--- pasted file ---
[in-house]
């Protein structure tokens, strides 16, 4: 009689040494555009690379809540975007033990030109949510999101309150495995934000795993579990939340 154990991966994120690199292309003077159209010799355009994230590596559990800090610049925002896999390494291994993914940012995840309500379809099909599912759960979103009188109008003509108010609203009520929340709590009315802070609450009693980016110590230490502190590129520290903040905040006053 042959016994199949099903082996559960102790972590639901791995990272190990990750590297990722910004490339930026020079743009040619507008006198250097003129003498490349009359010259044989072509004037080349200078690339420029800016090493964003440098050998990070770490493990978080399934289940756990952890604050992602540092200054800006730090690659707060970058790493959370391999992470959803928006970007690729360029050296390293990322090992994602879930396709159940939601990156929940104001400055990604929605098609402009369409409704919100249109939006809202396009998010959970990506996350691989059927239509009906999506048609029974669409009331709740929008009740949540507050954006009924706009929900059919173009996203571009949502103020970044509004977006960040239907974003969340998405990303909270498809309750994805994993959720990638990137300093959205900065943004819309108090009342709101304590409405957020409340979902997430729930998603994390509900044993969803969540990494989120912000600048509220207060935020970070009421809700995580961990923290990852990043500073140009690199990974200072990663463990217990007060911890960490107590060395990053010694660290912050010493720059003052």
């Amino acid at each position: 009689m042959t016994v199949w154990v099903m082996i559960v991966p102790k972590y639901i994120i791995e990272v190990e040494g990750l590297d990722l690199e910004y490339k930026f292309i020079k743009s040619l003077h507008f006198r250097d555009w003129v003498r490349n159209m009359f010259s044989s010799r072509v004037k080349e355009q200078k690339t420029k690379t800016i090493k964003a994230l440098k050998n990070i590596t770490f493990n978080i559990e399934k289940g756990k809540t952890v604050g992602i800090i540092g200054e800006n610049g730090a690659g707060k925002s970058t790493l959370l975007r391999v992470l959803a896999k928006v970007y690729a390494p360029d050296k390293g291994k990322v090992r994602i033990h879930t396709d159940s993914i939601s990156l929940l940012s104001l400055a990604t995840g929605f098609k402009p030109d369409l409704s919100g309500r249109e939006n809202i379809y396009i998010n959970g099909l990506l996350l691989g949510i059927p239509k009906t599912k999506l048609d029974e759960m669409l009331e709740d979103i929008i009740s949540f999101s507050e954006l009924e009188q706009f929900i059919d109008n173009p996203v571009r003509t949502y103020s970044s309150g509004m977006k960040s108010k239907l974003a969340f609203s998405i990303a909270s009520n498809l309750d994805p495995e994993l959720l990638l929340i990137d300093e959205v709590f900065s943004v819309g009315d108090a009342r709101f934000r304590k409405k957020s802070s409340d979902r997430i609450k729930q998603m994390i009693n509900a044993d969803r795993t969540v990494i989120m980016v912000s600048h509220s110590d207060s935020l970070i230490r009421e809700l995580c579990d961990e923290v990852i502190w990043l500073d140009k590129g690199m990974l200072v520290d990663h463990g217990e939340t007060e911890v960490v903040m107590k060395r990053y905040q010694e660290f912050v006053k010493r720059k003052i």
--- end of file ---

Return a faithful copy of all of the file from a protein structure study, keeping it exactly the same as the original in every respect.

[in-house]
């Protein structure tokens, strides 16, 4: 009689040494555009690379809540975007033990030109949510999101309150495995934000795993579990939340 154990991966994120690199292309003077159209010799355009994230590596559990800090610049925002896999390494291994993914940012995840309500379809099909599912759960979103009188109008003509108010609203009520929340709590009315802070609450009693980016110590230490502190590129520290903040905040006053 042959016994199949099903082996559960102790972590639901791995990272190990990750590297990722910004490339930026020079743009040619507008006198250097003129003498490349009359010259044989072509004037080349200078690339420029800016090493964003440098050998990070770490493990978080399934289940756990952890604050992602540092200054800006730090690659707060970058790493959370391999992470959803928006970007690729360029050296390293990322090992994602879930396709159940939601990156929940104001400055990604929605098609402009369409409704919100249109939006809202396009998010959970990506996350691989059927239509009906999506048609029974669409009331709740929008009740949540507050954006009924706009929900059919173009996203571009949502103020970044509004977006960040239907974003969340998405990303909270498809309750994805994993959720990638990137300093959205900065943004819309108090009342709101304590409405957020409340979902997430729930998603994390509900044993969803969540990494989120912000600048509220207060935020970070009421809700995580961990923290990852990043500073140009690199990974200072990663463990217990007060911890960490107590060395990053010694660290912050010493720059003052």
């Amino acid at each position: 009689m042959t016994v199949w154990v099903m082996i559960v991966p102790k972590y639901i994120i791995e990272v190990e040494g990750l590297d990722l690199e910004y490339k930026f292309i020079k743009s040619l003077h507008f006198r250097d555009w003129v003498r490349n159209m009359f010259s044989s010799r072509v004037k080349e355009q200078k690339t420029k690379t800016i090493k964003a994230l440098k050998n990070i590596t770490f493990n978080i559990e399934k289940g756990k809540t952890v604050g992602i800090i540092g200054e800006n610049g730090a690659g707060k925002s970058t790493l959370l975007r391999v992470l959803a896999k928006v970007y690729a390494p360029d050296k390293g291994k990322v090992r994602i033990h879930t396709d159940s993914i939601s990156l929940l940012s104001l400055a990604t995840g929605f098609k402009p030109d369409l409704s919100g309500r249109e939006n809202i379809y396009i998010n959970g099909l990506l996350l691989g949510i059927p239509k009906t599912k999506l048609d029974e759960m669409l009331e709740d979103i929008i009740s949540f999101s507050e954006l009924e009188q706009f929900i059919d109008n173009p996203v571009r003509t949502y103020s970044s309150g509004m977006k960040s108010k239907l974003a969340f609203s998405i990303a909270s009520n498809l309750d994805p495995e994993l959720l990638l929340i990137d300093e959205v709590f900065s943004v819309g009315d108090a009342r709101f934000r304590k409405k957020s802070s409340d979902r997430i609450k729930q998603m994390i009693n509900a044993d969803r795993t969540v990494i989120m980016v912000s600048h509220s110590d207060s935020l970070i230490r009421e809700l995580c579990d961990e923290v990852i502190w990043l500073d140009k590129g690199m990974l200072v520290d990663h463990g217990e939340t007060e911890v960490v903040m107590k060395r990053y905040q010694e660290f912050v006053k010493r720059k003052i």